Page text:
Raytheon Aircraft goes to investors for $3.3 billion
It took some deep pockets, but Raytheon Company has found a buyer for its Raytheon Aircraft subsidiary.
Late last year, Raytheon announced “a definitive agreement” that will turn Raytheon Aircraft over to Hawker Beechcraft Corp., newly formed by Onex Partners of Toronto and GS Capital Partners (an affiliate of New York-based Goldman Sachs).
The $3.3 billion deal includes Raytheon Aircraft facilities and other assets in Wichita and Salina, Kan.; Little Rock, Ark.; and Dallas, as well as its FBO network in the U.S., UK and Mexico. It does not include Raytheon Company’s Flight Options fractional program, or Raytheon Airline Aviation Services, which manages the service and maintenance program for the out-of-production Beechcraft 1900D.
Raytheon Company had announced in July that it was “reviewing strategic alternatives for Raytheon Aircraft Company” and three major bidders quickly emerged, including The Carlyle Group and Cerberus Capital Management. By mid-December, Raytheon was engaged in the final stages of negotiation with Onex and GS Capital Partners.
Raytheon Company was reportedly asking $3 billion for its aircraft division, which produces the Hawker 4000, the Hawker 400XP and the Hawker 850XP.
In announcing the pending sale, Raytheon Company said it expects net after-tax proceeds to be approximately $2.5 billion.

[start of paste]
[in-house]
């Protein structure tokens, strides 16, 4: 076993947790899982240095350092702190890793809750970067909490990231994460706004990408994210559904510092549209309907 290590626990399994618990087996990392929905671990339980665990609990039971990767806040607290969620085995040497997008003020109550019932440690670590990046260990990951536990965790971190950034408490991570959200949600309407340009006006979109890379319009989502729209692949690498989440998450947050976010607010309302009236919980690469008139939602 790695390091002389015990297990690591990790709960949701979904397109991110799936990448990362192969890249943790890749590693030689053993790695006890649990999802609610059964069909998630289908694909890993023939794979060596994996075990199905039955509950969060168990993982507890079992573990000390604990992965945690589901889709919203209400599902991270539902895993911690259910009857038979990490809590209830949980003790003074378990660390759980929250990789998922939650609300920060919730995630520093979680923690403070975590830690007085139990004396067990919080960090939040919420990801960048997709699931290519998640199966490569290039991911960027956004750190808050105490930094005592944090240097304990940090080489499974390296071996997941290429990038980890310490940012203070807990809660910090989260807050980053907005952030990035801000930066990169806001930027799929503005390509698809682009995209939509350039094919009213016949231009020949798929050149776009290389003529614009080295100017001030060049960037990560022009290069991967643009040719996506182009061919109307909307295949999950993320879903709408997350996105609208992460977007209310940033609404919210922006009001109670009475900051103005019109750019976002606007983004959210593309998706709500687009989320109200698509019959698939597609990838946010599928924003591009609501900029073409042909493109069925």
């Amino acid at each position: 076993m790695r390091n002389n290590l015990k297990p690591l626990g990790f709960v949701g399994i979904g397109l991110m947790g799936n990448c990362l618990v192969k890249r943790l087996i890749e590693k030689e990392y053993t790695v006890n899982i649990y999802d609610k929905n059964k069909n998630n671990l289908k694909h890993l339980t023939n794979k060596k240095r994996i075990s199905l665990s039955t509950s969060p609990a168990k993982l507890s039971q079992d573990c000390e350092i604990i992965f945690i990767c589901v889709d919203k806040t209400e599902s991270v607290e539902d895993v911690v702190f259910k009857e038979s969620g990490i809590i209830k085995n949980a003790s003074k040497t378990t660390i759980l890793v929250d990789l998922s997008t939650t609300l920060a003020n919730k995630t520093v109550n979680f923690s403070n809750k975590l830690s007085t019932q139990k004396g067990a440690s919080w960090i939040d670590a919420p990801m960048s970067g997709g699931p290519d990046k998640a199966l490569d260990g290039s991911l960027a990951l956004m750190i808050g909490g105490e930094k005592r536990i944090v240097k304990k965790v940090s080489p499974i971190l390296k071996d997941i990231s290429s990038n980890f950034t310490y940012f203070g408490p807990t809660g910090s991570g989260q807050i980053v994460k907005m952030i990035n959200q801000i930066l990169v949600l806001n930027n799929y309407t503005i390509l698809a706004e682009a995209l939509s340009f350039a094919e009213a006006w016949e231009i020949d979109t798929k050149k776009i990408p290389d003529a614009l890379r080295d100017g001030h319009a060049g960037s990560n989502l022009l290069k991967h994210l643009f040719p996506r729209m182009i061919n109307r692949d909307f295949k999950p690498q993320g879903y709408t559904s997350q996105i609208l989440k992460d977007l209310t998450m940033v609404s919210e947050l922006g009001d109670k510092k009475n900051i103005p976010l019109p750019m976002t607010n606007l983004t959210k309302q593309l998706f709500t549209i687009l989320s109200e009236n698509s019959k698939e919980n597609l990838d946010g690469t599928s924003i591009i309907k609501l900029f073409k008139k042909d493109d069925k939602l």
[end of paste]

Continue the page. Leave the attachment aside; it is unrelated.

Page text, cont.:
Raytheon Company explored selling its business aircraft division in 2001 but to no avail. The timing is better now, say market analysts, with a strong economy propelling a growing demand for business aircraft.
The Hawker 4000 received full FAA certification
in late November, and, looking ahead, Raytheon Aircraft plans to discontinue the Hawker 850XP and will replace it with the Hawker 750 and Hawker 900XP to fit niche markets at either end of the 850XP.
Although the company’s market share had dropped over the past several years, at the NBAA Convention last fall it reported orders for 112 aircraft valued
at nearly $1 billion. The order book total is now more than 260 airplanes, for the company’s entire line, from Bonanzas through business jets.
According to Nigel Wright, managing director for Onex, his company and GS Capital Partners hold majority shares (49 percent each) in the new Hawker Beechcraft, with the new corporation’s management team holding a smaller share. Wright added that Hawker Beechcraft has been set up as a standalone company and that the current management, including Raytheon Aircraft chairman Jim Schuster, will remain in place.
Both Onex and Goldman Sachs have experience in the aviation industry, Onex as the parent company of Spirit AeroStructures, a Wichita-based aerostructures firm acquired from Boeing in 2005 for $1.2 billion.
As for Goldman Sachs, “We were the first outside investors in NetJets in 1995, and we are now invested in aircraft composites and are a small investor in one of the very light jet startups,” said managing director Sanjeev Mehra.
“We are believers in the future of the Hawker 4000,” Mehra added, noting that as part of the due diligence phase of the deal the companies assigned a test pilot to fly the newly certified twinjet and verify the performance.
The sale, subject to the usual conditions and regulatory approvals, is expected to close in the first half of this year.
Raytheon should be pleased with the deal, one industry observer told AIN. “If it got more than it anticipated, that’s just icing on the cake.”